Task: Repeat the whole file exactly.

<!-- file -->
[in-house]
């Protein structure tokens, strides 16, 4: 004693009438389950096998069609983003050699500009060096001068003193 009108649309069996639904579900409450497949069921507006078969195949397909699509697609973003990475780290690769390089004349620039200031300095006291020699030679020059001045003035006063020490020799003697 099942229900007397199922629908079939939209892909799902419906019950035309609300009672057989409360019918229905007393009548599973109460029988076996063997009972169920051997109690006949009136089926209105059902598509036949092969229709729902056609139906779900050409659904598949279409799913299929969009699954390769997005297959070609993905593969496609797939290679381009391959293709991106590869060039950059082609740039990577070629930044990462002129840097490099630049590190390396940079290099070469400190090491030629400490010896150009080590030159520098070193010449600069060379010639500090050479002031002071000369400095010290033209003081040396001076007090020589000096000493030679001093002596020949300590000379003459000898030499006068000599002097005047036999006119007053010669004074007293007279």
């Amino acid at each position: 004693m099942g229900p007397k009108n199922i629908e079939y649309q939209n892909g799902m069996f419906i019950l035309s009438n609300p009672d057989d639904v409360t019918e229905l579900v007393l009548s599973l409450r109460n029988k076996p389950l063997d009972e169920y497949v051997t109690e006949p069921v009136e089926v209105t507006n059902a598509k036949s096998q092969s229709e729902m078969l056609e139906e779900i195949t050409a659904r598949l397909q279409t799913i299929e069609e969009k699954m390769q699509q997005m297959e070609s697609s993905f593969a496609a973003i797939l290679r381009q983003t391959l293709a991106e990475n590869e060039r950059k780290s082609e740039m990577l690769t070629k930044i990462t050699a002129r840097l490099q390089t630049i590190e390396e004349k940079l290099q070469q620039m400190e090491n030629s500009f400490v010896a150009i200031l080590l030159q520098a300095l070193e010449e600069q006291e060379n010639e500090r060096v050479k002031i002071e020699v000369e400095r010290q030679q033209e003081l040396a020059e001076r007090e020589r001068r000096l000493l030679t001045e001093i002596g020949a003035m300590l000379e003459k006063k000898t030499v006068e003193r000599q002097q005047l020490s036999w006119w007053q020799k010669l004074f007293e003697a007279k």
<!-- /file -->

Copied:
[in-house]
């Protein structure tokens, strides 16, 4: 004693009438389950096998069609983003050699500009060096001068003193 009108649309069996639904579900409450497949069921507006078969195949397909699509697609973003990475780290690769390089004349620039200031300095006291020699030679020059001045003035006063020490020799003697 099942229900007397199922629908079939939209892909799902419906019950035309609300009672057989409360019918229905007393009548599973109460029988076996063997009972169920051997109690006949009136089926209105059902598509036949092969229709729902056609139906779900050409659904598949279409799913299929969009699954390769997005297959070609993905593969496609797939290679381009391959293709991106590869060039950059082609740039990577070629930044990462002129840097490099630049590190390396940079290099070469400190090491030629400490010896150009080590030159520098070193010449600069060379010639500090050479002031002071000369400095010290033209003081040396001076007090020589000096000493030679001093002596020949300590000379003459000898030499006068000599002097005047036999006119007053010669004074007293007279």
């Amino acid at each position: 004693m099942g229900p007397k009108n199922i629908e079939y649309q939209n892909g799902m069996f419906i019950l035309s009438n609300p009672d057989d639904v409360t019918e229905l579900v007393l009548s599973l409450r109460n029988k076996p389950l063997d009972e169920y497949v051997t109690e006949p069921v009136e089926v209105t507006n059902a598509k036949s096998q092969s229709e729902m078969l056609e139906e779900i195949t050409a659904r598949l397909q279409t799913i299929e069609e969009k699954m390769q699509q997005m297959e070609s697609s993905f593969a496609a973003i797939l290679r381009q983003t391959l293709a991106e990475n590869e060039r950059k780290s082609e740039m990577l690769t070629k930044i990462t050699a002129r840097l490099q390089t630049i590190e390396e004349k940079l290099q070469q620039m400190e090491n030629s500009f400490v010896a150009i200031l080590l030159q520098a300095l070193e010449e600069q006291e060379n010639e500090r060096v050479k002031i002071e020699v000369e400095r010290q030679q033209e003081l040396a020059e001076r007090e020589r001068r000096l000493l030679t001045e001093i002596g020949a003035m300590l000379e003459k006063k000898t030499v006068e003193r000599q002097q005047l020490s036999w006119w007053q020799k010669l004074f007293e003697a007279k």